Trying to maintain the ideal temperature for your industrial processes will be very difficult, if not impossible, if you don’t consider adequate control of relative humidity. This relation is this simple: the amount of heat generated in an environment will be considerably affected by the amount of water present in the air.
If you don’t adequately control relative humidity, you will always have temperature variations, no matter how much you take care of your cooling equipment.
However, this factor is underestimated in many industrial refrigeration facilities, whether for the food and beverage industry, mining, metal-mechanics, metallurgy, to name a few.
It’s very easy to divert our attention to the equipment, and not to the problems they solve. But when you invest in an industrial refrigeration system, not only the purchase of equipment is contemplated, without all the planning inside your production processes that considers the specific requirements of your product, the climatic and physical conditions of your plant, the size and rhythm of your production, the space available, among other things. You don’t invest in machinery. You invest in what at the end of the day will result in the control of your processes.
So, what is relative humidity and why is it so important? Let's start by clarifying something before:
What is not relative humidity?
When we hear about relative humidity in an industrial process, wrong ideas might come to our mind. Many times "relative humidity" is confused with the idea, much more general, of "humidity".
All industries require steam, water or other liquids. The presence of these liquids on the surface or inside the bodies is known as "humidity".
Relative humidity, on the other hand, doesn’t have anything to do with the liquids that are used for your productive processes but with the amount of water, in the form of steam present in the air, in comparison with the maximum amount of water that can be maintained at a given temperature.
Why do you need to control relative humidity?
Primero que nada, controlar la humedad es fundamental para que cualquier edificación pueda funcionar correctamente; la misma resulta importante para proteger a los ocupantes de efectos adversos a la salud y para proteger la edificación, sus sistemas mecánicos y sus contenidos de daños físicos o químicos. Sin embargo, los problemas de humedad son tan comunes en las edificaciones que muchas personas los consideran inevitables.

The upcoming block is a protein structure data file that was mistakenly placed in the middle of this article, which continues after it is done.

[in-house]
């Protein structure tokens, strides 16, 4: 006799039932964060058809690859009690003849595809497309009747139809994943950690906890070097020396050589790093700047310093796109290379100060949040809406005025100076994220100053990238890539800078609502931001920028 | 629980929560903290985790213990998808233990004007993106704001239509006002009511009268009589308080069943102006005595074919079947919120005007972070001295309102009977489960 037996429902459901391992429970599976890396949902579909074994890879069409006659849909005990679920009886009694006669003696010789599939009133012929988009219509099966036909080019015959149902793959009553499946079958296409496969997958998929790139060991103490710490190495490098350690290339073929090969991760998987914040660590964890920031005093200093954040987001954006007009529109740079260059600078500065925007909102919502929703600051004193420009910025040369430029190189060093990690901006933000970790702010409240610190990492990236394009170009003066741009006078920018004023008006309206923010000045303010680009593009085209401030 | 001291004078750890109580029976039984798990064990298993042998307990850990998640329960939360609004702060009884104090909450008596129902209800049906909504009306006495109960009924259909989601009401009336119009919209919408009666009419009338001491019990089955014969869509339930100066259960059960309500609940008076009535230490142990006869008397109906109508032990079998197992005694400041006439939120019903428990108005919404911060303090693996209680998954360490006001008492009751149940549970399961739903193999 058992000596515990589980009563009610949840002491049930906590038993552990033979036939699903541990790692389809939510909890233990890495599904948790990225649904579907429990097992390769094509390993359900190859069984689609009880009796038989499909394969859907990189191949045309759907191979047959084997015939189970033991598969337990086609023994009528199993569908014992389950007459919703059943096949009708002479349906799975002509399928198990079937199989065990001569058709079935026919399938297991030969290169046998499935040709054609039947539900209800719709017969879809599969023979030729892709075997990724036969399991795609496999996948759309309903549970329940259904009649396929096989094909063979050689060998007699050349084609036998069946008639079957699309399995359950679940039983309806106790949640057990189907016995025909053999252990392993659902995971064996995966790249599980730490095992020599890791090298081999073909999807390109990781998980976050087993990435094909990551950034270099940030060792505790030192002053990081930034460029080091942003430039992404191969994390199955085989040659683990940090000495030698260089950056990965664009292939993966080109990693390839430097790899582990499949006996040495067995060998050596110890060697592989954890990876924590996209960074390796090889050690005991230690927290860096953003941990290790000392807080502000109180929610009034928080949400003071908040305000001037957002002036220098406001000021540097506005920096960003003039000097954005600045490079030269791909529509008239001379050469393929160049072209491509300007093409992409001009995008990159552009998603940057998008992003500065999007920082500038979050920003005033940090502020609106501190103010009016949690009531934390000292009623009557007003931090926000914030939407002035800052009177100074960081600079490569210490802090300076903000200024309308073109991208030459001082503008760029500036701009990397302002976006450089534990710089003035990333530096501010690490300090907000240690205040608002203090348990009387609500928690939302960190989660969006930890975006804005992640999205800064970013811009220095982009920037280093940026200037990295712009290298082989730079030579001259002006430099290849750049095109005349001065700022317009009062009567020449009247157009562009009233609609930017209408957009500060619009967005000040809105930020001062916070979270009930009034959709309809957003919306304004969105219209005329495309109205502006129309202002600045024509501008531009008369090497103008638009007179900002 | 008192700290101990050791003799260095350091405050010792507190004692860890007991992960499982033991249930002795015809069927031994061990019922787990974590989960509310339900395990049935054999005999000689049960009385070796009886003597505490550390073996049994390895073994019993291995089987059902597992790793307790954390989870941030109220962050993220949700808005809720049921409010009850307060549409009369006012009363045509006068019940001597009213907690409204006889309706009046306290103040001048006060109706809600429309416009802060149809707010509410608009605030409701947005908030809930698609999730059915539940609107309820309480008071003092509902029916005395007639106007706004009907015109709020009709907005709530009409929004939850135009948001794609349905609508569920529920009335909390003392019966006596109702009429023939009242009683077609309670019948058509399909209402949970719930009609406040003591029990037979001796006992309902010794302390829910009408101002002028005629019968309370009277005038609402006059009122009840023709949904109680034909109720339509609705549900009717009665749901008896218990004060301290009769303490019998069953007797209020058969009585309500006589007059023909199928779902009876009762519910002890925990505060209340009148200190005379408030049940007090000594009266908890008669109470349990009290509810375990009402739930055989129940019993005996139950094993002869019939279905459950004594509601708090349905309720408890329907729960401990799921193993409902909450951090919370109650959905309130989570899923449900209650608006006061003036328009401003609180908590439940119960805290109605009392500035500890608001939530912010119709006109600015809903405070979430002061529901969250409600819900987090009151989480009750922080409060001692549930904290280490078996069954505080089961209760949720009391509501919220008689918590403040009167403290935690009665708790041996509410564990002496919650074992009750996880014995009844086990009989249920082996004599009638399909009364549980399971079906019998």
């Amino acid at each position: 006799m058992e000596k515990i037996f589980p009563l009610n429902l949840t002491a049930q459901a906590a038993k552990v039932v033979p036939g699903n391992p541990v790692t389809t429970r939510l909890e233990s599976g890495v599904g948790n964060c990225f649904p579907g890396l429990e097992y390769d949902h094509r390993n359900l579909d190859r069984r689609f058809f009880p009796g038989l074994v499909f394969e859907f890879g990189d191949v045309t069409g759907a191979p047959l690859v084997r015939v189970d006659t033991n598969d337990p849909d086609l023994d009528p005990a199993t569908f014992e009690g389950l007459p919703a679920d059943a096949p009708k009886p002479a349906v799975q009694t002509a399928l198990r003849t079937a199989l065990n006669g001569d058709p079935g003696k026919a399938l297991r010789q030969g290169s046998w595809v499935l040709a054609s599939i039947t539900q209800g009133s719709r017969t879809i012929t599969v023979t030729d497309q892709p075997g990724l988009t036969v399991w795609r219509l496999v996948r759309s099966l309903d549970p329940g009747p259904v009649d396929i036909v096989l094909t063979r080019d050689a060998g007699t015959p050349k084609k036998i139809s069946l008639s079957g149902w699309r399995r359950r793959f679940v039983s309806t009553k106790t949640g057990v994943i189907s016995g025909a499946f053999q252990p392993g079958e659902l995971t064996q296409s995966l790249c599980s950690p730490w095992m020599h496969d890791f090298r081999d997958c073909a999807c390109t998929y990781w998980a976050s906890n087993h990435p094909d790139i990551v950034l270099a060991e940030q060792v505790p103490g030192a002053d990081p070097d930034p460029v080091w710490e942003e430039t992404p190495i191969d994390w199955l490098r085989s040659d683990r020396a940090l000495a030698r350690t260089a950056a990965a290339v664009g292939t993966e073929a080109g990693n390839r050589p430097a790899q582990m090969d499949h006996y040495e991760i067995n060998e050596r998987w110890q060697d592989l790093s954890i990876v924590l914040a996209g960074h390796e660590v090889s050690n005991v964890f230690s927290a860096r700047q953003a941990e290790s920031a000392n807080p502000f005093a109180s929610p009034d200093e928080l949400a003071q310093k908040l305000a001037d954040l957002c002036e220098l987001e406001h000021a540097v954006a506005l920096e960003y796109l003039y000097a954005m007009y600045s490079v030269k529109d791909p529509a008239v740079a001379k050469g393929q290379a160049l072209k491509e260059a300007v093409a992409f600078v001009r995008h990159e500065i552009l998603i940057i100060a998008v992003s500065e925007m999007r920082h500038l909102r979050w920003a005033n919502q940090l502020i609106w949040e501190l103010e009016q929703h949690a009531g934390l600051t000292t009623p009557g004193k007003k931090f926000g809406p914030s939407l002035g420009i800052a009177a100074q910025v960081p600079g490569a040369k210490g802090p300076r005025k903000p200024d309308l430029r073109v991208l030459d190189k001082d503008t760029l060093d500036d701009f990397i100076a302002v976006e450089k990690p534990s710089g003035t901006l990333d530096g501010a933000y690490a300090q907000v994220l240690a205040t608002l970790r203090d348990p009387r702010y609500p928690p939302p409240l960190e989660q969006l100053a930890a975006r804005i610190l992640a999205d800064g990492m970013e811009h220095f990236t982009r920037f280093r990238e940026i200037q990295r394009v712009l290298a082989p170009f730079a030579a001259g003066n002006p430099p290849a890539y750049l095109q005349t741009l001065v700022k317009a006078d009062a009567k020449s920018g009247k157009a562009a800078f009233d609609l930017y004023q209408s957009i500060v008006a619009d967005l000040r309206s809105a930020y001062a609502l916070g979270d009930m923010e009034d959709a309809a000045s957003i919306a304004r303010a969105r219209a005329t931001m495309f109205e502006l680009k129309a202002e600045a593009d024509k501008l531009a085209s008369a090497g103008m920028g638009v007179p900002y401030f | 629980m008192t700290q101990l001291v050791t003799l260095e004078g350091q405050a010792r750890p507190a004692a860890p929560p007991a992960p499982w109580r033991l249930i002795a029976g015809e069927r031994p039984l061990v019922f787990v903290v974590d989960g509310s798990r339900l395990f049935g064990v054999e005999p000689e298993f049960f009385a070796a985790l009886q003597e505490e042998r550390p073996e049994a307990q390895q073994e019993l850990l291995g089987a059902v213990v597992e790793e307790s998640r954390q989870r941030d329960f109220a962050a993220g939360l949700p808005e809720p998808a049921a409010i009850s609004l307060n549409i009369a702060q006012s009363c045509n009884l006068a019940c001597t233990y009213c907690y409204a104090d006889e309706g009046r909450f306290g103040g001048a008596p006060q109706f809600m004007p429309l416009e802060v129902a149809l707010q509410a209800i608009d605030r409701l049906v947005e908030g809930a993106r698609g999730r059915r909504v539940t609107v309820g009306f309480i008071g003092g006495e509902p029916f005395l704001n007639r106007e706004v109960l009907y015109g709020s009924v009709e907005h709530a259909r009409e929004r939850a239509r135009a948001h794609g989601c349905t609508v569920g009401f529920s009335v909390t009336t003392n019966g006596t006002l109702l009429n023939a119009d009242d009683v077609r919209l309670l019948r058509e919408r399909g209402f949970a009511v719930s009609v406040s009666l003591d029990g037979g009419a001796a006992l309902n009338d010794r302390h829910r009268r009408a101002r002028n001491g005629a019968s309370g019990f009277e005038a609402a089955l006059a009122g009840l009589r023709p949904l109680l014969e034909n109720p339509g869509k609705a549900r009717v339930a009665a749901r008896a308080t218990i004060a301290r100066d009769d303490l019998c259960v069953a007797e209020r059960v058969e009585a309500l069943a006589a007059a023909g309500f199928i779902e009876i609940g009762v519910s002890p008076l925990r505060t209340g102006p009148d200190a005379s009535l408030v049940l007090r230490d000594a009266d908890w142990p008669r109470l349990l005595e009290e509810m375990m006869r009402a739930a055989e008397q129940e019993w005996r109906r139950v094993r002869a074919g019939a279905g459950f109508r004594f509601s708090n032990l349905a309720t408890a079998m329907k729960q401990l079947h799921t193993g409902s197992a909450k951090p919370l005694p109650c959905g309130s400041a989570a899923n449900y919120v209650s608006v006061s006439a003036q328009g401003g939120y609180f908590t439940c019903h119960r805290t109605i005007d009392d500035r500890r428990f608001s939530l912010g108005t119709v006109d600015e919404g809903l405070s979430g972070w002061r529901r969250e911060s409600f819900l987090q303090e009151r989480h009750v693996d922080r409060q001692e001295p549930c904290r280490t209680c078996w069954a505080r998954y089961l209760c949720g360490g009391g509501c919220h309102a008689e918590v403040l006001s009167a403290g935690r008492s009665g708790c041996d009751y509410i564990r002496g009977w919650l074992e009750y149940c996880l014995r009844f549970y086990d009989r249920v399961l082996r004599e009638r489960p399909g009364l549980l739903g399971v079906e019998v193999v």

First of all, controlling humidity is essential for any building to function properly; it’s important to protect the occupants from adverse effects on health and to protect the building, its mechanical systems and its contents from physical or chemical damage. However, humidity problems are so common in buildings that many people consider them unavoidable.
However, this shouldn’t be common, neither in homes, nor much less in buildings destined for industry. The control of relative humidity is essential to maintain, at least, three important aspects within an industrial work environment:
Hygiene and comfort of the workers.
The control of humidity inside working environments begins to be regulated in many Latin American countries. To get us into context, the ASHRAE emphasizes the need to control it not only for the efficiency of industrial processes, but for the safety of workers. In Standard 62.1, which deals with ventilation and indoor air quality, limits relative humidity to a maximum of 65%.
Concerning to comfort, high relative humidity levels reduce the ability of air to evaporate water from people's skin. This reduces the body's ability to stay cool and comfortable. The increase in ventilation has a totally different effect during the winter. Cold air has the capacity to retain very little moisture, because when it is introduced into the conditioned space, the relative humidity inside is drastically reduced. During a winter day when the external conditions are 2 ° C and 50% relative humidity, when entering somewhere, the relative humidity will drop to 14%, where the interior temperature is 21 ° C.
The efficiency of your refrigeration equipment depends to a large extent on how controlled the relative humidity is when it produces a condensation of water vapor in walls and elements, a phenomenon called dew point. When the water vapor condenses, it not only forces the operation of the equipment, but it can be terrible for production.
Some regulations, such as that of the ASHRAE in the Standard 90.1-2010 prohibit cooling and then reheating the air again, with the exception of certain processes in which it is essential to do so, achieving an important advance in terms of sustainability.
Waste in production
The food industry is a clear example of how poor control of relative humidity can wreak havoc on the productive capacity of your company. In the case of meat, excessively dry air will cause the environment to absorb the moisture found in the molecules of the meat, reducing the mass of it.
In the case of fruits and vegetables, a dry environment will cause the same reaction, affecting the rind and pulp of the product. On the contrary, an excessively humid environment causes a greater emission of ethanol, accelerating the process of ripening and putrefaction of fruits.
But food isn’t the only one that suffers from poor handling of relative humidity. In medical laboratories, for example, the control of microorganisms and materials depends to a large extent on how controlled the environment is inside the work areas.
What to do?
If your refrigeration equipment isn’t working as it should, the cause is probably due to poor control of relative humidity. In these cases, it’s advisable to contact a specialist in industrial refrigeration, who will be responsible not only for examining the equipment and components used in your industry, but also for evaluating the relative humidity conditions in your production plants.